This history, origins, and contents of Ezra are examined.


Yet another reason to take care that the divisions in the Bible do not effect our reading and understanding is seen in the arbitrary split of Ezra and Nehemiah. After completing Ezra, you will see that it ends abruptly. This is because up until the third century (ad), Ezra and Nehemiah were one book. The books were initially split by Origen, a Biblical scholar from Alexandria.[1][3] When Jerome constructed the Latin Vulgate, which had a major influence on our modern translations, he followed Origen's example.[3]


Ezra is a mixture of narratives, letters, and prayers. It almost reads like a scrapbook, where someone inserted news clippings and letters amongst personal reflections. Chapters 7, 8, and 9 all contain references to the first person, which is rare in the Bible. The original text also mixes languages, preferring Aramaic for the official documents. Aramaic was the official language of Persia, which means decrees and proclamations would have been issued in Aramaic as shown by the author.[4] Most scholars assume Ezra to be the author, though it is impossible to tell for certain.[1][4]

The Aramaic present in the book is very similar to that of a Jewish community dated to 5th century bc, which is used to support the theory that the book was written during that time period. Presumably, Ezra authored the book before Nehemiah arrived in Jerusalem in 444bc.[4]


Each book of the Bible has a specific purpose. Even great secular writers will tell you, everything in a your writing should be necessary. If it doesn't serve a purpose, leave it out. God's Word was given to us for a purpose, and it is up to us to decipher that purpose for each book.

Ezra covers three main events: the return/restoration of the Jews, opposition to the construction of the Temple, and the sending away of foreign wives among Israelite men. Within these events, we are introduced to Haggai, Zechariah, and Ezra. The events in the book of Esther take place in between chapters 6 and 7 (chronologically). The return to Jerusalem fulfills a prophecy given by Jeremiah 29. Further, the proclamation to rebuild the city fulfills the prophecy of Daniel 9. The prophecy in Daniel 9 helps us identify Jesus as the Messiah!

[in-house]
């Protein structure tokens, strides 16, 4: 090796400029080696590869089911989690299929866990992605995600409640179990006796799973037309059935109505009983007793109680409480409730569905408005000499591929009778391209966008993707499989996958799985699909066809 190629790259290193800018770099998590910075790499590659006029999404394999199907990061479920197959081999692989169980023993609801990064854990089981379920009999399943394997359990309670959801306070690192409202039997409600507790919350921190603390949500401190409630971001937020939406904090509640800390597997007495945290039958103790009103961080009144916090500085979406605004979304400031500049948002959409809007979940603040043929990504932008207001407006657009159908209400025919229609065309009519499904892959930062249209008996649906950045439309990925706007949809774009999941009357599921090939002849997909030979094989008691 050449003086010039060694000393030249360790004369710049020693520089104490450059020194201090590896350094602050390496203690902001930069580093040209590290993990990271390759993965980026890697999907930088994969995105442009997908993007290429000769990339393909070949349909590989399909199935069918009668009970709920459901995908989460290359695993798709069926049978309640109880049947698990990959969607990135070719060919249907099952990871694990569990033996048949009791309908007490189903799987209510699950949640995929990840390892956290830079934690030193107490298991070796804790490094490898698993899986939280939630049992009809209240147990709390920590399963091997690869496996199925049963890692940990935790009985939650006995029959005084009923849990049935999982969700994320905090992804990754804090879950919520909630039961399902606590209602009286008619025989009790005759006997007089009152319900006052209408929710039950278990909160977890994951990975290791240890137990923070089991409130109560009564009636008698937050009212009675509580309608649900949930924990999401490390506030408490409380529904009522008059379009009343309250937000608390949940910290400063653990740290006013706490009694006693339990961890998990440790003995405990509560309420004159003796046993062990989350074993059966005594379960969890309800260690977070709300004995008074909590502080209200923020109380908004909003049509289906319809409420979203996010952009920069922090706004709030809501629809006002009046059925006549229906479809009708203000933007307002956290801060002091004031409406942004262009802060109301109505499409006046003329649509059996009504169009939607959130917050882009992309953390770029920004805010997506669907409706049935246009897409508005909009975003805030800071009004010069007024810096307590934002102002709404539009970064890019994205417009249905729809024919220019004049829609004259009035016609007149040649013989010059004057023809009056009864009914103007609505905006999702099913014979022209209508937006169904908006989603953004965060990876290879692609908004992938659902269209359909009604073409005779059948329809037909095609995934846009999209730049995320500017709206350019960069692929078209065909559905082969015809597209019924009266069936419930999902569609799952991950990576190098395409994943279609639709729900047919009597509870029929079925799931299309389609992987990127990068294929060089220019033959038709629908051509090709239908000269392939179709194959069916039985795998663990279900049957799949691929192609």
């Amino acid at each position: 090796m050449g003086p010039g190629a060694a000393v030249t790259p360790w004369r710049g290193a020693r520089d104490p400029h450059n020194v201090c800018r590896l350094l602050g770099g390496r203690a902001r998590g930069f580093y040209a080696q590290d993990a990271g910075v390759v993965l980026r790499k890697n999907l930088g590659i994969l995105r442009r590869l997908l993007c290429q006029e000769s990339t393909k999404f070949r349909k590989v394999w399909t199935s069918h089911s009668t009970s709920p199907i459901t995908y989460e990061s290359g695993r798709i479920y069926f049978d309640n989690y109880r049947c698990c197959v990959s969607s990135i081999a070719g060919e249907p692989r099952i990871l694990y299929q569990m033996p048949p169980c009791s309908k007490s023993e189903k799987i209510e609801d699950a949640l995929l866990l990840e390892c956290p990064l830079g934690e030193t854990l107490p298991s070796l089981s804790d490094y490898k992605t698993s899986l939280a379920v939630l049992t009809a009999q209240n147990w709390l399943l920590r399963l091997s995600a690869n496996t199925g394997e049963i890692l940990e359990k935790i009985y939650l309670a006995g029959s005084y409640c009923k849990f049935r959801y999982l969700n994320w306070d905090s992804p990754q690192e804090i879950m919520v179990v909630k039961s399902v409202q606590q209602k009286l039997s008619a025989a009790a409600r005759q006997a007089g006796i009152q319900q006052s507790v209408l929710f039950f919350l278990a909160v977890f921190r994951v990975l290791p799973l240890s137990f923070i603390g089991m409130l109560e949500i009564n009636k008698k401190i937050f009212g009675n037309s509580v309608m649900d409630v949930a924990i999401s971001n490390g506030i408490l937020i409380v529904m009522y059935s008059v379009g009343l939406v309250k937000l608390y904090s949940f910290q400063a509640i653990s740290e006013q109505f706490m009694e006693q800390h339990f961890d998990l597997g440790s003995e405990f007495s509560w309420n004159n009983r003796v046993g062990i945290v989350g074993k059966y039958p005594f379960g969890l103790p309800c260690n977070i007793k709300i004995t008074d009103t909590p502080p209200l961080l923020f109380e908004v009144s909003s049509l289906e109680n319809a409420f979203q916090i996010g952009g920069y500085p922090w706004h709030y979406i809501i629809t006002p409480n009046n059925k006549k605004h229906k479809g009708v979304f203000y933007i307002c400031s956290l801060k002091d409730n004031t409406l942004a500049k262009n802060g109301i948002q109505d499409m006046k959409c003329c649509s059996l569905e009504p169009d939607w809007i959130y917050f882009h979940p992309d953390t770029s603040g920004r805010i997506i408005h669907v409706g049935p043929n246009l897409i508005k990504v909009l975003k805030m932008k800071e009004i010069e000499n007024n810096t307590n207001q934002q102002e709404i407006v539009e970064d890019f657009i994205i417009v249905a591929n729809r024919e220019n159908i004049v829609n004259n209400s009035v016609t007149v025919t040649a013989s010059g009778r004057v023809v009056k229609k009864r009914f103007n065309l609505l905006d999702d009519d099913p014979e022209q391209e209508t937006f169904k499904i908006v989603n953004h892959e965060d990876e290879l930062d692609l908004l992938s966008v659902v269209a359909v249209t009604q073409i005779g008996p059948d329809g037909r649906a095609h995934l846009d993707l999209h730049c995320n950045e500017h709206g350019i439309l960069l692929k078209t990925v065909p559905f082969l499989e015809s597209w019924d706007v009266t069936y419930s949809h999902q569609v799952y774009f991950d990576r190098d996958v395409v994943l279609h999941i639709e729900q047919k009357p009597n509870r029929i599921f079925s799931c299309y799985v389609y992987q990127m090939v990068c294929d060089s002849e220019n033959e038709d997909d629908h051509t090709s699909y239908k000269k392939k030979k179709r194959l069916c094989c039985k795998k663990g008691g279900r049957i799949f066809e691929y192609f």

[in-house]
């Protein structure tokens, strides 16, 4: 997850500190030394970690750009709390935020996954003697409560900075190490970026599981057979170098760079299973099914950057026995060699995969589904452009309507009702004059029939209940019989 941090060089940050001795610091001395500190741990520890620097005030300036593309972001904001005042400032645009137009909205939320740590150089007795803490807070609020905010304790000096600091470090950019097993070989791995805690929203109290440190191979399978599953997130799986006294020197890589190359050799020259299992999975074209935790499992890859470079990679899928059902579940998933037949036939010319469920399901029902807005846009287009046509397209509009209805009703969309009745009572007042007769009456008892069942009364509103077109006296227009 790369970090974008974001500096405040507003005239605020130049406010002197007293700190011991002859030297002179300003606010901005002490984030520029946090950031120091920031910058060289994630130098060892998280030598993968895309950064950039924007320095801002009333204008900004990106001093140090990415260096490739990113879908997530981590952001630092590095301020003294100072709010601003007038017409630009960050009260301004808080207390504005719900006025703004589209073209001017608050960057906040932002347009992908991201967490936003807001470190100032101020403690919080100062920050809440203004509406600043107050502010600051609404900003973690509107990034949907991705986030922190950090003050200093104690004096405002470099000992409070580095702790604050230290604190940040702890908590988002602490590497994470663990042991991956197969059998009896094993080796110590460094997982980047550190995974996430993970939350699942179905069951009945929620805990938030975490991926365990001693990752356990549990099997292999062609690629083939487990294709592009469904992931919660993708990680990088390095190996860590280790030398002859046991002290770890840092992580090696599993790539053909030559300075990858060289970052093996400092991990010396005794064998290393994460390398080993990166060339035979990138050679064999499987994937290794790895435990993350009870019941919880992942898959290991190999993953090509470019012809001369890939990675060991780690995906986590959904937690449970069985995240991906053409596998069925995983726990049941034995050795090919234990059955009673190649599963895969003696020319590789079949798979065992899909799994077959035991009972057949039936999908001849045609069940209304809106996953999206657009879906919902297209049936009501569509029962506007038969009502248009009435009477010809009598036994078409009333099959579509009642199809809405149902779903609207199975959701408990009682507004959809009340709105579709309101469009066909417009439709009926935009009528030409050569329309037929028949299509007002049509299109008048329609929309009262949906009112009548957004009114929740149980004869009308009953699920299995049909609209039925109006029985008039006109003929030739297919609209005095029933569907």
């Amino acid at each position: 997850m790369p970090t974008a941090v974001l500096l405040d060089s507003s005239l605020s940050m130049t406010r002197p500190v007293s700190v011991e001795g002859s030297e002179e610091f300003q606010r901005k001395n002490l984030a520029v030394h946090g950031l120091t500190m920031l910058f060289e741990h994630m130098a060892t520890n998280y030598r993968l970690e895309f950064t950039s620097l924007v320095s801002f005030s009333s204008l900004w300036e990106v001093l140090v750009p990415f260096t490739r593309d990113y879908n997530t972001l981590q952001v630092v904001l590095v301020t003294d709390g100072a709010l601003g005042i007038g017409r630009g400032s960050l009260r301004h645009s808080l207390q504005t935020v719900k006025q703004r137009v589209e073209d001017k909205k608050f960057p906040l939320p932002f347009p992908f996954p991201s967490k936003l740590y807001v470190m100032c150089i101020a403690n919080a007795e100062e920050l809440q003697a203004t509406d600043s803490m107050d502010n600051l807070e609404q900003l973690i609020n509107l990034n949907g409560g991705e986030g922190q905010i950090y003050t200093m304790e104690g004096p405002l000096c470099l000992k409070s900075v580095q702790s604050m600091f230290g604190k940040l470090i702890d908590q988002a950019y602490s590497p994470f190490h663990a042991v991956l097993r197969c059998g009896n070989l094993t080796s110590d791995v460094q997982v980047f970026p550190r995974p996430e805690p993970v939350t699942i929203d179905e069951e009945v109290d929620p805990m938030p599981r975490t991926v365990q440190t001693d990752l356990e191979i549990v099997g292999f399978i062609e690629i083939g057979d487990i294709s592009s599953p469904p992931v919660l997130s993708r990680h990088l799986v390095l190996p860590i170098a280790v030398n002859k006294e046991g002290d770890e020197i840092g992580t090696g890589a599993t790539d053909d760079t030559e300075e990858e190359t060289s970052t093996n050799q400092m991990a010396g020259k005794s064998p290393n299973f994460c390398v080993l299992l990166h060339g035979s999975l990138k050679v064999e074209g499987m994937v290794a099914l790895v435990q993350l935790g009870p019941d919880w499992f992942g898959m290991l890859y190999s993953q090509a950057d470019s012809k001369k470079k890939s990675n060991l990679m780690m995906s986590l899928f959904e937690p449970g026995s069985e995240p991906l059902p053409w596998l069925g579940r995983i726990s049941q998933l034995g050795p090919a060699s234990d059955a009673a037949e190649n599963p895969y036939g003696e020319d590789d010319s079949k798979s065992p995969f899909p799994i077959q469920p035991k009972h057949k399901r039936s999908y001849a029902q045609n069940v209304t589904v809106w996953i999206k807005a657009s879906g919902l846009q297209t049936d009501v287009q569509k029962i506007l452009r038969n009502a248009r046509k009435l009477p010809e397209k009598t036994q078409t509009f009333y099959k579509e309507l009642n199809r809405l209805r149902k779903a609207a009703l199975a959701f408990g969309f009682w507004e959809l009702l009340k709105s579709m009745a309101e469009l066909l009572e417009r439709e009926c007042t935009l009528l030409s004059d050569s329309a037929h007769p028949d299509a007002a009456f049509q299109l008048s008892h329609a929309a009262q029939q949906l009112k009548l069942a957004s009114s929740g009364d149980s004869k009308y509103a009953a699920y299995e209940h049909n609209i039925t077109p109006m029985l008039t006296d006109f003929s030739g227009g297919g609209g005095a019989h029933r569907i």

Kings of Persia

The kings of Persia are heavily referenced in the book of Ezra, as it is by their decrees that the Israelites are able to to rebuild the Temple or told to cease reconstruction. As such it is important to look at the timeline of Persian kings before reading Ezra or Nehemiah.[1][2]
Kings of Persia
King Reign (bc) Bible Reference
Cyrus II 559-530 Cyrus is mentioned in 2 Chronicles, Ezra, Daniel, and Isaiah. He is the one who issues the proclamation that Israel can return to Jerusalem to rebuild the Temple.
Cambyses II 530-522 Not mentioned
Darius I 522-486 Darius is mentioned in Ezra, Nehemiah, Daniel, Haggai, and Zechariah. It is during his reign that construction of the Temple continues
Xerxes I 486-465 Xerxes I is considered a possibility for the identity of Ahasuerus in Ezra 4:6 and Esther.
Artaxerxes I 465-425 Artaxerxes is discussed in Ezra and Nehemiah; Ezra's mission is usually interpreted as occurring during his reign.
Xerxes II 423 Not mentioned
Darius II 423-404 Possibiliy referenced in Nehemiah 12:22
Artaxerxes II 404-359 Those who do not believe Ezra's mission occurred during Artaxerxes I's reign, place it in Araxerxes II' reign.


Cyrus' Cylinder

When Israel was in Egypt, God had to force pharaoh's hand to let the people go, yet Cyrus decreed they could go home and rebuild the Temple without a big production from God. Many people find this hard to believe, but an ancient artifact known as Cyrus' Cylinder, fully supports this chain of events. Cyrus' Cylinder is currently in the British Museum. This cylinder contains an account of Cyrus' rule, including his restoration of various temples that had been previously destroyed by Babylon.[5]


  1. Holman Bible Publishers. Holman KJV Study Bible, pg. 789-794. 2014
  2. "List of monarchs of Persia". Wikipedia; visited March 2017
  3. "Origen". Christianity Today; visited March 2017
  4. William MacDonald. Believer's Bible Commentary, pg. 471-472. 1995
  5. "The Cyrus Cylinder". The British Museum; visited March 2017

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